OP-ED | The Governors’ Guide to Popularity
Gov. Dannel P. Malloy has failed at being popular again. I feel sorry for him; after all, the guy’s been working his tail off trying to find sensible ways to deal with state employee unions, balancing the budget, and single-handedly re-connecting your power after Hurricane Irene, but all he has to show for it is the same old abysmal approval rating. He must be wondering at this point what it takes for people around here to like him. It used to be that extracting concessions from unions and being visibly in charge during a major storm translated into a bounce in the polls, but for Malloy this is just not the case.
I figured I’d help him out. Here’s a few constructive tips to help Malloy become a more popular governor, and the sort of guy Democrats will start inviting to brunches in Iowa.
Follow someone unpopular – Malloy’s biggest mistake so far has been succeeding Jodi Rell in office. Rell left with an approval rating that any politician who had spent six listless years in office would envy, which came in part because she was the breath of fresh air after John Rowland was chased from office. It doesn’t always work out, though: ask former New York Gov. David Paterson or President Barack Obama.
Perhaps Malloy can leave the state for a while and put, say, someone even less popular than he is in charge while he’s gone. Then when he returns, everyone will be glad to see him! The challenge? Finding someone less popular.
Be mean and overbearing – Americans seem to love politicians who push us around, insult their enemies, and generally act like spoiled, self-entitled brats. Malloy made some headway here when he described Ron Paul as an “idiot” on national TV, but he’s missed a lot of other opportunities. He’s persisted in trying to be friendly with state employee unions who clearly despise him, for example, when he could be out there calling them lazy, shiftless bloodsuckers. This country is in a mean mood these days, and we all appreciate it when our leaders help us take our aggression out on people we don’t like.
There may be some limits to being pompous and partisan, though: Republican star Gov. Chris Christie of New Jersey’s approval rating isn’t much better than Malloy’s these days.
Make a better first impression – Gov. Andrew Cuomo is a popular guy in part because one of the first things he did as governor of New York was to close a huge budget gap without raising taxes. Malloy’s first impression as governor was a budget that called for “shared sacrifice,” which meant taxes, spending cuts, and union givebacks. Only the first has registered with voters.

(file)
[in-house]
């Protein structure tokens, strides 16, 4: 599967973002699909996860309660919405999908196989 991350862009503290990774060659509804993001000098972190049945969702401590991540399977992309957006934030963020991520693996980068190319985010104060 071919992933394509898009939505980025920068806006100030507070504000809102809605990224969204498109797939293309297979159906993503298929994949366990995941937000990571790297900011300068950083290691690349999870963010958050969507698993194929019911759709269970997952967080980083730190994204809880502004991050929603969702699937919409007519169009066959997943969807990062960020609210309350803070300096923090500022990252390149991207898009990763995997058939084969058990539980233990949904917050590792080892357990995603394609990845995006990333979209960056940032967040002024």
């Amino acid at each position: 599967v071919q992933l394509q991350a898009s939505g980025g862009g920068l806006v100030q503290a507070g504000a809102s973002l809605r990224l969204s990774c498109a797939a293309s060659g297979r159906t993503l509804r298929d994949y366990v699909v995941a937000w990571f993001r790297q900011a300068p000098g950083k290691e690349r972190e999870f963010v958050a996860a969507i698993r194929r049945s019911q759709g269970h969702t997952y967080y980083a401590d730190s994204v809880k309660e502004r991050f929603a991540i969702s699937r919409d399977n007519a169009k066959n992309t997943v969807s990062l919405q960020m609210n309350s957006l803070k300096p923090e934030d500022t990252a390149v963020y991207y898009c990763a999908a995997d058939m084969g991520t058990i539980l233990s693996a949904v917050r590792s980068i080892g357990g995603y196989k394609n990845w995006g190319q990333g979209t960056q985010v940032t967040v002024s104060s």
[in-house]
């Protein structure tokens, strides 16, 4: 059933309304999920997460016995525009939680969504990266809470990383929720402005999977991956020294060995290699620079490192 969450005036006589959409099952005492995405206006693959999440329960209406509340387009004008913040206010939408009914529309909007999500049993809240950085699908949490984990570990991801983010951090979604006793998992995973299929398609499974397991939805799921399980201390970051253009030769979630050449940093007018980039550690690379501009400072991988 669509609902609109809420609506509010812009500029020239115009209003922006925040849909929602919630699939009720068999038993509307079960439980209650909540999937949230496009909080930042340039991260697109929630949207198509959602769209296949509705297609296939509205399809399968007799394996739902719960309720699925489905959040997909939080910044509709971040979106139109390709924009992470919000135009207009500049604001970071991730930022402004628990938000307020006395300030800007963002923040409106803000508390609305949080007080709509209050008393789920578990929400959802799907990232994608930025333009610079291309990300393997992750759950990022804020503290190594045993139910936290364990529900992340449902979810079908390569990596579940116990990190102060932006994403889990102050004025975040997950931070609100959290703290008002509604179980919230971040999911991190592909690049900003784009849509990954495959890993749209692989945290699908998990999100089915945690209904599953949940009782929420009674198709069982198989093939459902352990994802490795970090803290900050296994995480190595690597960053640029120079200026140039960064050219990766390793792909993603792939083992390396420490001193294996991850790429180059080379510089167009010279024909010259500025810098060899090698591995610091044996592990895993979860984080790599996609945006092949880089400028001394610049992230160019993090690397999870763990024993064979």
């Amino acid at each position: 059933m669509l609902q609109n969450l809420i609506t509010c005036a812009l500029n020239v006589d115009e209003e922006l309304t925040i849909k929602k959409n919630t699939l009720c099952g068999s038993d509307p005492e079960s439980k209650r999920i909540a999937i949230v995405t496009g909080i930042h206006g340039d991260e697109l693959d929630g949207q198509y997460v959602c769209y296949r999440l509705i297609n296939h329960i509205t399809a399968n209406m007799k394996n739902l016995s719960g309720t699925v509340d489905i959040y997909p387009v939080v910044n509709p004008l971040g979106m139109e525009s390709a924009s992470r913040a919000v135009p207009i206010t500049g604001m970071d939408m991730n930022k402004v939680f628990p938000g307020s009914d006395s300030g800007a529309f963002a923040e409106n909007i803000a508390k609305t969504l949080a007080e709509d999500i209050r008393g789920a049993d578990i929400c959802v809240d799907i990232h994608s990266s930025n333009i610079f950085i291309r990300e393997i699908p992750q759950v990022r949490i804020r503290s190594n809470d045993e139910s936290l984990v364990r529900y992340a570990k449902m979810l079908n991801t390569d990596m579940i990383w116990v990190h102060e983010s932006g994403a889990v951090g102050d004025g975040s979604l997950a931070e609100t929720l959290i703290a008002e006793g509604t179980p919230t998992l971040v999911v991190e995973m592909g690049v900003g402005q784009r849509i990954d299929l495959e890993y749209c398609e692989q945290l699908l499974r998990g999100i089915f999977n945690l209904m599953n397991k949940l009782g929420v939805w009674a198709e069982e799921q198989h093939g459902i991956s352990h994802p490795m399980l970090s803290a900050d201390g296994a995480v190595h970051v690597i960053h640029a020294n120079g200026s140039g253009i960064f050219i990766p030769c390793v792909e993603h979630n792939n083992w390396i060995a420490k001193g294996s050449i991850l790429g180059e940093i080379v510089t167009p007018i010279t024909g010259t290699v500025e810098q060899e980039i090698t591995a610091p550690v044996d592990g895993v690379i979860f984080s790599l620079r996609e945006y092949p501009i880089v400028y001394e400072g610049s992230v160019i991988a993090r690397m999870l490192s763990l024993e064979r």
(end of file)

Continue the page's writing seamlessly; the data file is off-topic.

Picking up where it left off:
New York and Connecticut are different states that faced different situations, and New York generally has higher taxes than Connecticut even now, but Malloy still should have known better. Most voters are perfectly happy to cut the pay of state workers, close schools, let roads deteriorate, abandon social services entirely, and leave the cities to rot, but they’ll storm the barricades if they’re forced to pay an extra buck or two to fill up the SUV. After all, people are hurting!
Malloy can perform brilliantly from here on out, but he’ll never convince huge blocks of voters that he’s anything more than some jerk who took more of their money.
Get lucky – Virginia Gov. Bob McDonnell is popular in part because Virginia’s unemployment rate is a cool 6 percent; well below the national average and Connecticut’s 9.1 percent. Virginia does well because their economy is heavily dependent on the always-expanding federal government (check out the pattern in this map for a nice illustration of this). It must be nice to be a small-government conservative who benefits from big government, and to be governor of a state that’s doing well during a national economic crisis. No wonder some people think he should run for president; maybe that kind of good fortune is contagious.
Try being folksy – It seems to work for Rick Perry, whose appeal is simultaneously baffling and instantly understandable. Voters like politicians who remind them of their own most cherished conceptions of themselves. In our dreams, all Americans are down-home, hardworking, and simple, and we all have a ranch or at least a truck. Malloy comes across as smart, prickly, energetic, and somewhat cranky. Maybe his problem is that he reminds us of who we actually are, instead of who we’d like to be.
Popularity in Connecticut is a strange thing. Former Gov. M. Jodi Rell got a much better rating for doing an awful lot less, after all. Even Sen. Joe Lieberman’s approval rating is better than Malloy’s these days. What do we really want from our leaders, anyway? I don’t think we have any idea. To his credit, Gov. Malloy seems to be able to do his job despite our confusion.
Susan Bigelow is the former owner of CTLocalPolitics. She lives in Enfield with her wife and cats.